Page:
Aside from the United States, that is.


Shortly after the photo was made public, the U.S. Olympic Committee announced that Phelps would be suspended from any official competition for three months. Immediately after that, Kelloggs decided to discontinue its sponsorship of the swimmer and to recall all Kelloggs cereal boxes that his face appeared on. And as if that wasnít punishment enough, the authorities announced a police investigation that never went anywhere. Phelps himself was forced to apologize. ďI engaged in behavior which was regrettable and demonstrated bad judgment Ö I acted in a youthful and inappropriate way, not in a manner that people have come to expect from me,Ē he said.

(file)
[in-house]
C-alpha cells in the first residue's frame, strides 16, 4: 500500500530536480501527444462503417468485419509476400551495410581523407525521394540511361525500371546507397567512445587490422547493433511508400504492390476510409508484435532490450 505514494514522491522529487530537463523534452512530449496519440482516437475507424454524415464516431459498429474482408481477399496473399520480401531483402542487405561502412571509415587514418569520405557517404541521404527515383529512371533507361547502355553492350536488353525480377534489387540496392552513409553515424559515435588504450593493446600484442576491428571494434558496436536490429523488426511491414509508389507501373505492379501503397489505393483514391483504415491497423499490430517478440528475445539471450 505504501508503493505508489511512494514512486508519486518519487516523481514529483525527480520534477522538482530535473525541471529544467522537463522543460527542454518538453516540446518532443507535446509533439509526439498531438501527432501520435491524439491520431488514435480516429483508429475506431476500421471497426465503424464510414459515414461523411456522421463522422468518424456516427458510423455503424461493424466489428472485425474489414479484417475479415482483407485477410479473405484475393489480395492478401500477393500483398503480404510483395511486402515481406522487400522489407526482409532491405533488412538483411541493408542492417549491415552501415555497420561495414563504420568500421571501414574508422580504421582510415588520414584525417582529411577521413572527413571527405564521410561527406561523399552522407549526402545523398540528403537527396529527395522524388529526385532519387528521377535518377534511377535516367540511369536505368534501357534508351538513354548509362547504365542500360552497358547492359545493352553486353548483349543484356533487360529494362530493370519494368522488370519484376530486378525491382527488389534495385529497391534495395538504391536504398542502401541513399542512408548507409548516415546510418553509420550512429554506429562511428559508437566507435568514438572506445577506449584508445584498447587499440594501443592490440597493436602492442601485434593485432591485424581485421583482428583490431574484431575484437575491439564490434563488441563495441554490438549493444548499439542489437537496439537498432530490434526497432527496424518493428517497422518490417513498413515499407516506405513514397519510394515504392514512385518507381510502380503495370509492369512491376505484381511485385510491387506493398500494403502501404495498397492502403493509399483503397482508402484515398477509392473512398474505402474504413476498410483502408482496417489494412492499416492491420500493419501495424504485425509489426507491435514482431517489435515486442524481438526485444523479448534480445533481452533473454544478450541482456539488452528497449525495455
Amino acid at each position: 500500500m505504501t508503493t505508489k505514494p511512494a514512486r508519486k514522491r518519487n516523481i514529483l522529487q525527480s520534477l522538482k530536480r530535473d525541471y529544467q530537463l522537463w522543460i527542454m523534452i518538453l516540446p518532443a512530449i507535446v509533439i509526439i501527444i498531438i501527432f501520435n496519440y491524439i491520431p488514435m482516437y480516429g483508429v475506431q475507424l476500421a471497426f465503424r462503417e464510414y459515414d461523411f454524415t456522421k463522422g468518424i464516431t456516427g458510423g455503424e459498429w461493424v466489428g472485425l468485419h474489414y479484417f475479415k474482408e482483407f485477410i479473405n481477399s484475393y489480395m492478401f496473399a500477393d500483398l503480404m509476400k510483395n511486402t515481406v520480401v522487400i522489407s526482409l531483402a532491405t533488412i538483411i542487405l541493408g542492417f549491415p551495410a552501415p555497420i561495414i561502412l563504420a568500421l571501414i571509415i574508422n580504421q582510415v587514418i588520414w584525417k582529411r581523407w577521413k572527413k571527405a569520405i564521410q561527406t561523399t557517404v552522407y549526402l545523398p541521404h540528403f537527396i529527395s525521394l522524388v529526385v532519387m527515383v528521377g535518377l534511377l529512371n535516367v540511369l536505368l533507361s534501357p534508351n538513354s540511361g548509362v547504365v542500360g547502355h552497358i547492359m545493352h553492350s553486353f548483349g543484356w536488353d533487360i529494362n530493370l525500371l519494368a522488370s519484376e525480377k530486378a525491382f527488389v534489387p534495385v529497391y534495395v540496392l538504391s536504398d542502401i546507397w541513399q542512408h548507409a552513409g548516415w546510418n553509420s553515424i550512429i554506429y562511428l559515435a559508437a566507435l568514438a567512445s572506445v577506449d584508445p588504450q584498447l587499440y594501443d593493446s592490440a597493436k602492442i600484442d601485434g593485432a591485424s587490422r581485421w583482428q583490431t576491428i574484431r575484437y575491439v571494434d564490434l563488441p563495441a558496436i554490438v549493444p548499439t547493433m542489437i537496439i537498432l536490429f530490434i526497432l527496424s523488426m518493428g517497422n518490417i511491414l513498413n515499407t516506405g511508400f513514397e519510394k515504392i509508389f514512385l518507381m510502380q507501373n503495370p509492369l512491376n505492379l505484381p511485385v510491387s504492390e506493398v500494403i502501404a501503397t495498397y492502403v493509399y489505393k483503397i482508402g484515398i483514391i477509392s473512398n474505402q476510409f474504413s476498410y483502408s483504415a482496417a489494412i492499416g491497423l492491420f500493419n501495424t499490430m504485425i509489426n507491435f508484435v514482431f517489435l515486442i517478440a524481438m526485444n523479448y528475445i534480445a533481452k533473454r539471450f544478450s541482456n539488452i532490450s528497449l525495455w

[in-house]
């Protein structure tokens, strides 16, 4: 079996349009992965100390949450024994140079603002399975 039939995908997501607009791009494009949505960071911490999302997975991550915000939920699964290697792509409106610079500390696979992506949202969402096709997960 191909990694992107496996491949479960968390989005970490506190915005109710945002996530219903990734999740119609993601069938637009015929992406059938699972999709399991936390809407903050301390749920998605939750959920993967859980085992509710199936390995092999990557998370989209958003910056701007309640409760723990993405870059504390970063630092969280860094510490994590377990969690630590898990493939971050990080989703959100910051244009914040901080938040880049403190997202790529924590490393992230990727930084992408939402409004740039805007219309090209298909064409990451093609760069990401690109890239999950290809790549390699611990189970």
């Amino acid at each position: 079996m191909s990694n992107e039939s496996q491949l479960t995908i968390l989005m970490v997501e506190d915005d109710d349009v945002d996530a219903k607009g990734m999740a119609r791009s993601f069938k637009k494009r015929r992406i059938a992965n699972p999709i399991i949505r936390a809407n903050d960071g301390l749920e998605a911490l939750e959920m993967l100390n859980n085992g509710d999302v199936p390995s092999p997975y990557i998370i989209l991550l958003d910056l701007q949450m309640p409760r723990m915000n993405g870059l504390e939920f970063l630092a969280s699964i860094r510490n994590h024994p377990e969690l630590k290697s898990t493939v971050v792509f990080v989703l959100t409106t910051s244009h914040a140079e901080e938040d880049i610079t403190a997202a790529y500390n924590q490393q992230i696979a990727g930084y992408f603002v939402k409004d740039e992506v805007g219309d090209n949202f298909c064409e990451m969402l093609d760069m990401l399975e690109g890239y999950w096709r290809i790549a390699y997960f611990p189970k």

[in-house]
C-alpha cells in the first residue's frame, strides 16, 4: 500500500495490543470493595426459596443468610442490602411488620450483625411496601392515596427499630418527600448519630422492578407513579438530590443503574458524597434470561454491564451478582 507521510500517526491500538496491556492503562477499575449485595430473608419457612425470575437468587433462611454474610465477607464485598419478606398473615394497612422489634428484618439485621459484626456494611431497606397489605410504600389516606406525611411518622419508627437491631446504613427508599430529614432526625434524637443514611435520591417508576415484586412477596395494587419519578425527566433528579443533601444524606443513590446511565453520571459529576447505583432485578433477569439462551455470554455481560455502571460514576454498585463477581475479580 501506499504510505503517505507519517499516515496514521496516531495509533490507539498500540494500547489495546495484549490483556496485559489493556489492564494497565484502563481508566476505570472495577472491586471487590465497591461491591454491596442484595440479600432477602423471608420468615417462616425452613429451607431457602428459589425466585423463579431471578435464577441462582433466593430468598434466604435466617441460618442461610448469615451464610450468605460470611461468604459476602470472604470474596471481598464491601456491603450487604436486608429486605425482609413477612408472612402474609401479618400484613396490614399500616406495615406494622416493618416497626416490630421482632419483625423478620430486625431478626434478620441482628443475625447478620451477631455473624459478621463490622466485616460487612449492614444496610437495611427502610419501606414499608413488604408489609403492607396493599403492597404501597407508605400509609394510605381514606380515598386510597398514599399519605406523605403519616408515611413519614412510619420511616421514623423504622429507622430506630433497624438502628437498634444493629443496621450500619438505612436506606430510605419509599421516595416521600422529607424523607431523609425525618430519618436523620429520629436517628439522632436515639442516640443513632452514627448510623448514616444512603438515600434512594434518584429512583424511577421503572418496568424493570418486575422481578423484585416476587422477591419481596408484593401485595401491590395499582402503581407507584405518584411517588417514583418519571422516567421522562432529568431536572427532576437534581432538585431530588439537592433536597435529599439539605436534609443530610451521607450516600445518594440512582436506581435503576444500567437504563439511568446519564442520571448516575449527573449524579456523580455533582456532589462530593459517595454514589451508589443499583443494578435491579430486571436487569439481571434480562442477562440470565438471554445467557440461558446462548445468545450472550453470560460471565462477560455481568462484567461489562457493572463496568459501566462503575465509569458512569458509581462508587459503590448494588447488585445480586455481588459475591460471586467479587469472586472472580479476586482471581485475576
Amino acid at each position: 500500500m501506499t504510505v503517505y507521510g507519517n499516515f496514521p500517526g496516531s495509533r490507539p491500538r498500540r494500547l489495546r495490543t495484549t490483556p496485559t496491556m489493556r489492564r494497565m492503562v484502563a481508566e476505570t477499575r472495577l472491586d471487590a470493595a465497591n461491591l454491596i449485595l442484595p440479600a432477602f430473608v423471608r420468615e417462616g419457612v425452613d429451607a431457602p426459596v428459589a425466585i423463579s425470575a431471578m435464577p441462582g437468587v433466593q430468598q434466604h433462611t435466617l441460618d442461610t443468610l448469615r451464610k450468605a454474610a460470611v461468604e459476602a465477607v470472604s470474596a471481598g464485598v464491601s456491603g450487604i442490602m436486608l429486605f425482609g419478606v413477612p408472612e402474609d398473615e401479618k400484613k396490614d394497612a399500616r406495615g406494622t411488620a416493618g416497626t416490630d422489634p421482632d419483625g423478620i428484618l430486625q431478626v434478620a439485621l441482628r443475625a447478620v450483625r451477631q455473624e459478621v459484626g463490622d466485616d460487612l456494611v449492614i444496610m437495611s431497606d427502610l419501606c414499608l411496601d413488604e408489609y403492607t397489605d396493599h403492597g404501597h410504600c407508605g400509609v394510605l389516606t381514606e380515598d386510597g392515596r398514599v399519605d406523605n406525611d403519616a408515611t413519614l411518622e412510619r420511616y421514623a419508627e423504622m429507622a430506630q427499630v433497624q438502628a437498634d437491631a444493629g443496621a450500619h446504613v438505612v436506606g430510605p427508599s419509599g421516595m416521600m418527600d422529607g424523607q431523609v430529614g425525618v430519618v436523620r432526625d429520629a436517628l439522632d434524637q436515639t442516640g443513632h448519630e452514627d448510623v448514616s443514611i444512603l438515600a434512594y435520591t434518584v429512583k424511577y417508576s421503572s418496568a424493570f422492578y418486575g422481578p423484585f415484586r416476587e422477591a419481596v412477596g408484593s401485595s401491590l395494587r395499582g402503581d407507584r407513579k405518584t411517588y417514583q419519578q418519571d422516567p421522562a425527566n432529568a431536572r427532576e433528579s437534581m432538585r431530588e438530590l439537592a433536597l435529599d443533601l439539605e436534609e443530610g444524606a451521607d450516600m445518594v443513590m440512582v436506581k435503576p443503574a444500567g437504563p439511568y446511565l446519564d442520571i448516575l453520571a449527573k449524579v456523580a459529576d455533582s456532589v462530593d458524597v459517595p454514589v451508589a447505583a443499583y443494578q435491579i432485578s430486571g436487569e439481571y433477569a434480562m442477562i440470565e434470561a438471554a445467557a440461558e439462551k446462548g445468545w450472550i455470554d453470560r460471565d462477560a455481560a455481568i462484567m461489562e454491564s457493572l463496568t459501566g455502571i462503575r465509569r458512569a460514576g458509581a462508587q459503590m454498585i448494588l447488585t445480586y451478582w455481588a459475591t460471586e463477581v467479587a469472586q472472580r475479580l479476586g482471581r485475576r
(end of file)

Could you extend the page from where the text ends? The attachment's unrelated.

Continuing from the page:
I understand that Phelps is a public figure and has an image to maintain. I also agree with those who maintain that such a high-level athlete shouldnít take drugs - but in addition, they say that he did so without proper decorum, that it wasn't the first time he had smoked, and that he should be a model of good behavior. But to punish him this way for something that's no worse than getting drunk is excessive. In fact, he was already arrested for drunk driving - a much more serious infraction in my eyes - and no one said a word about it.



Setting these considerations aside, it seems to me that the entire matter is nothing more than pathetic proof of the double-standard that exists in the United States when it comes to drug use - and more generally of its false morality. One recalls the affair involving Janet Jackson's nipple some years ago. The nation that consumes more pot than any on the planet continues to insist on prohibiting and penalization its consumption and is in the midst of an armed conflict against its trafficking. I wonít cite the statistics which prove this here: that would be like rain falling on wet ground.